And if McCain represents the aristocracy and their demand for order at all costs, and Obama represents the socialists and their demand for redistribution of wealth at all costs, who actually represents us? Who represents those who want to keep what we’ve earned, with the freedoms identified in the constitution and all the freedoms not enumerated there?

    I’ll tell you who. Charles Jay and Tom Knapp, that’s who.

  9. Fascism is not a political theory, but a highly discredited economic policy. Fascism is to socialism as central planning is to communism.

    Unfortunately, central planning also plays a key role in the authoritarian economic policies of the aristocracy.

    There is no freedom without free markets.

  10. Kurt Vonnegut Jr. was an absolutely brilliant man. One of my favorite authors, second only to Fyodor Dostoevsky (to give you an idea what level of authorship I ascribe to him), Vonnegut had a huge influence on my sociopolitical views, from a very young age.

    I was honored to meet and speak with Vonnegut on a personal level several times over the years, and – though I have met many extremely famous people, from rock stars to actors to writers to politicians, and am thus well past the point where I am impressed by celebrity – I will always cherish those moments when I was in the presence of the man I strongly view as one of the great thinkers of our time.

    In addition to being called a “Democratic Socialist”, Vonnegut was also described as a “libertarian socialist”. That may seem a contradiction in terms (just as it seems highly contradictory that a socialist would ever pen “Harrison Bergeron”), but it isn’t a contradiction when you take into account that the “socialist” designation arose from the fact that he was a well-known humanist, and very active in the Humanist movement.

    Socialists can be humanists, just as they can be Catholics, Baptists, Methodists, etc (though it is important to bear in mind that humanists do not believe in the supernatural, including worship of deities; as is often stated by humanists, “No deity will save us; we must save ourselves.”) It is however a common error to assume that all humanists are socialists, because quite the contrary is true. Humanists are far more libertarian than socialist, especially after the adoption of the second Humanist Manifesto in 1973, which made the movement’s libertarian roots and belief system far more clear. Humanists wish to see the end of all war, and we are some of the strongest supporters of human rights you will ever encounter.

    You can read more about the Second Humanist Manifesto, or the Humanist movement in general, on either the American Humanist website (, or on Wikipedia, if you are so inclined.

    When “socialist” is used to describe a humanist – a designation made only because humanists do not fit neatly into any of the predetermined molds – it is incorrect. Humanists believe in improving the human condition through adherence to a set of philosophical and ethical mores, and as such engage in voluntary acts of charity where appropriate, as well as other actions voluntarily committed to improve life for all of humankind. That is not socialism, since no coercion or dependence upon governmental intervention is involved, and in fact it is well within libertarian parameters.

    So no, “Socialist” is not a dirty word. It describes all kinds of philosophies, some far more accurately than others, and – like all such terms – occasionally is taken completely out of context. Those who refuse to even consider that someone viewed as a “socialist” could teach them a few things, are actually denying themselves the ability to draw upon longstanding philosophical and ethical belief systems which could be effectively used to further libertarian goals.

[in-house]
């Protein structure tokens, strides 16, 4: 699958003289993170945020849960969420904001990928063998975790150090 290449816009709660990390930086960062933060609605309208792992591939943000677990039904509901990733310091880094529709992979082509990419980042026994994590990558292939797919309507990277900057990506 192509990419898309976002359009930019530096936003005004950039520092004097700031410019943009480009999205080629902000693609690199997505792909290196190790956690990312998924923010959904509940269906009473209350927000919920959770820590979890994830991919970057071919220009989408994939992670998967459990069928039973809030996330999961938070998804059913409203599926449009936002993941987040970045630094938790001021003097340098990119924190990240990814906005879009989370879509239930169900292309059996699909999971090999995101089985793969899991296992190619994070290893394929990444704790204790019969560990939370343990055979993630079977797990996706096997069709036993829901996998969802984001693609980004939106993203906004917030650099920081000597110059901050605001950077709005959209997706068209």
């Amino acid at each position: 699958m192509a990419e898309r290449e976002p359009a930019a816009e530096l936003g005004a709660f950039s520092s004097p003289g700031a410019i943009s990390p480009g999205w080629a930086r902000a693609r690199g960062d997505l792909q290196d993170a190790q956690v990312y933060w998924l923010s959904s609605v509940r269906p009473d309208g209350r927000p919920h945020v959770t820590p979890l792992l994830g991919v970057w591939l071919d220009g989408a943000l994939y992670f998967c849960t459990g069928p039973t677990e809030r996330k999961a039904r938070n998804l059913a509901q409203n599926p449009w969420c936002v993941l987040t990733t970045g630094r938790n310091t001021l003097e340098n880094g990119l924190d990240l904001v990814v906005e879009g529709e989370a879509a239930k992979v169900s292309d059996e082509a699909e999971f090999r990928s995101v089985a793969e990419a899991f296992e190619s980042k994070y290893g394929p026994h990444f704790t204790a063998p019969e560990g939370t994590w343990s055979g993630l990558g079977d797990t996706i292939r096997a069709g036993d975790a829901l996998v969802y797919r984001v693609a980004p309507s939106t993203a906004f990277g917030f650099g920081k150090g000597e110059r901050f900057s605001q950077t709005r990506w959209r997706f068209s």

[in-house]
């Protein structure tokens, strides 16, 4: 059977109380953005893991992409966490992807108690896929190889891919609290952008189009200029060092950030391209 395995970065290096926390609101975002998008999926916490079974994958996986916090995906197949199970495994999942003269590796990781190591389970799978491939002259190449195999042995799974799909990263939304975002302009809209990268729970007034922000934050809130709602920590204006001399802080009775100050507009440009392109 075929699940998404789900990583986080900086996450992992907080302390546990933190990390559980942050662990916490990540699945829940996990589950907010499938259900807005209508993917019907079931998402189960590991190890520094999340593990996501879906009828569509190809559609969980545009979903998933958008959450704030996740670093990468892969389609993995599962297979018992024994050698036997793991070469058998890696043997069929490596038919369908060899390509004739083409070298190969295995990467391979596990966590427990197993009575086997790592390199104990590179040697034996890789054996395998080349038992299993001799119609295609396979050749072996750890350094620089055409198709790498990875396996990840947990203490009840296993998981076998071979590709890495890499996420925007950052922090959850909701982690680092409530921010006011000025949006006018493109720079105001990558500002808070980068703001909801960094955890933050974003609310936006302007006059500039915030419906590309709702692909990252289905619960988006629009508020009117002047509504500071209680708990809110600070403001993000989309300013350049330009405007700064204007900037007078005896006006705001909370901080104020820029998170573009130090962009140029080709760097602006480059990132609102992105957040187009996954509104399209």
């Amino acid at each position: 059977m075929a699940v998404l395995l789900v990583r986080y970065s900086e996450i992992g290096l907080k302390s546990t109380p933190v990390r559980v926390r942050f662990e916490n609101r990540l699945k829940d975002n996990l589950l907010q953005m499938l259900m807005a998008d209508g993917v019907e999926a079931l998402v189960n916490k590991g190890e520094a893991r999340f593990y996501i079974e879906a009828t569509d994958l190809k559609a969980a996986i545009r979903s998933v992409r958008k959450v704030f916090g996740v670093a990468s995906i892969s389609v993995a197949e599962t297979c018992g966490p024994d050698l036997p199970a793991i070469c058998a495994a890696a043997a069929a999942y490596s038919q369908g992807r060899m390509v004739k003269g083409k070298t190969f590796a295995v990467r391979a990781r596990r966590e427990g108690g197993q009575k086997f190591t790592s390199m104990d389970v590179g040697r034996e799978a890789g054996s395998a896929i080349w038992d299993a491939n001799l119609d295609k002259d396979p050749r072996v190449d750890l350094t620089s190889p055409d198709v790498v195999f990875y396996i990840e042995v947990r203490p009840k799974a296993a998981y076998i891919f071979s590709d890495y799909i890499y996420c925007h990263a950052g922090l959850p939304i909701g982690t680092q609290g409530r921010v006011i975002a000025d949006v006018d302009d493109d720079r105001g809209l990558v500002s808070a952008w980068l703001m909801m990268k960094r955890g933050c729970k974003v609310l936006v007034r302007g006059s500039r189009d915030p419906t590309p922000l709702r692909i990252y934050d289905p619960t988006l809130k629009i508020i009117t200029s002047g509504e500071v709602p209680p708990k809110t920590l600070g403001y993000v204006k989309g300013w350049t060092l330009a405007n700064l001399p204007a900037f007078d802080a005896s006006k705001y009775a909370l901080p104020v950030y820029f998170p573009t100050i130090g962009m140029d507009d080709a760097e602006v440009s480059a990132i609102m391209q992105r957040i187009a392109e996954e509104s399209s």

Lest I forget … when Vonnegut passed away in April 2007, at the age of 84, I was moved to write about his life and work for LFV, in a piece I called “So It Goes, Or, Kurt Is Up In Heaven Now”. Those who are curious about Vonnegut, or are fans of his work, may find it interesting.

    Overall, I think Peter makes an excellent point, in suggesting that we stop relying upon labels if we wish to truly engage in honest debate and discussion. The confusion about the alleged “socialist” views of humanists is but one example of where labels simply don’t fit and the conventional wisdom is incorrect, so by using labels we stand to alienate those who would otherwise be strong allies.

    Furthermore, whenever I read where someone has referred to another person as a “socialist”, a “neocon”, a “statist”, or any one of the many other labels commonly used by libertarians, I view it as a personal attack, and therefore automatically tune it out. Using such labels rather than engaging in vigorous intellectual exercise – and let’s be honest, none of those terms are intended as anything but an insult when used in this manner – is the lazy way out, and makes the speaker appear either uninformed, unintelligent, or intellectually dishonest (though they incorrectly believe they are placing the object of their insult in that position); and therefore makes the speaker’s ideas appear unworthy of further consideration, even to the casual reader.

    I therefore personally believe we would get much further in spreading libertarian ideals if we were to stop using such terms altogether. When so many libertarians use those terms as a kneejerk reaction toward anyone or any belief system which disagrees even minimally with their own beliefs – a situation I see far, far more often than I am comfortable with, especially when libertarians are so closed-minded that they refuse to even consider the validity or usefulness of seemingly contradictory beliefs – no one takes us seriously, nor should they. As a result, instead of spreading our ideals, we add to the common belief that libertarians are anti-intellectual extremists whose views are rarely even based in reality. We are therefore far better advised to stop using those terms as a sword based upon our own biases, which may or may not even be correct, and instead start listening to others. You never know, you might actually learn something, such as that you were wrong about them all along.

  11. Steve – I would disagree with your assessment. I know of no conservatives who even remotely favor free markets. It’s empty rhetoric. Like Bob Barr saying we should “privatize” Fannie/Freddie, which were already privatized in the 70s, and which are “quasi” private in two ways in which he wants to add more government intervention.

    That’s the “conservative” definition of “enterprising freedom.”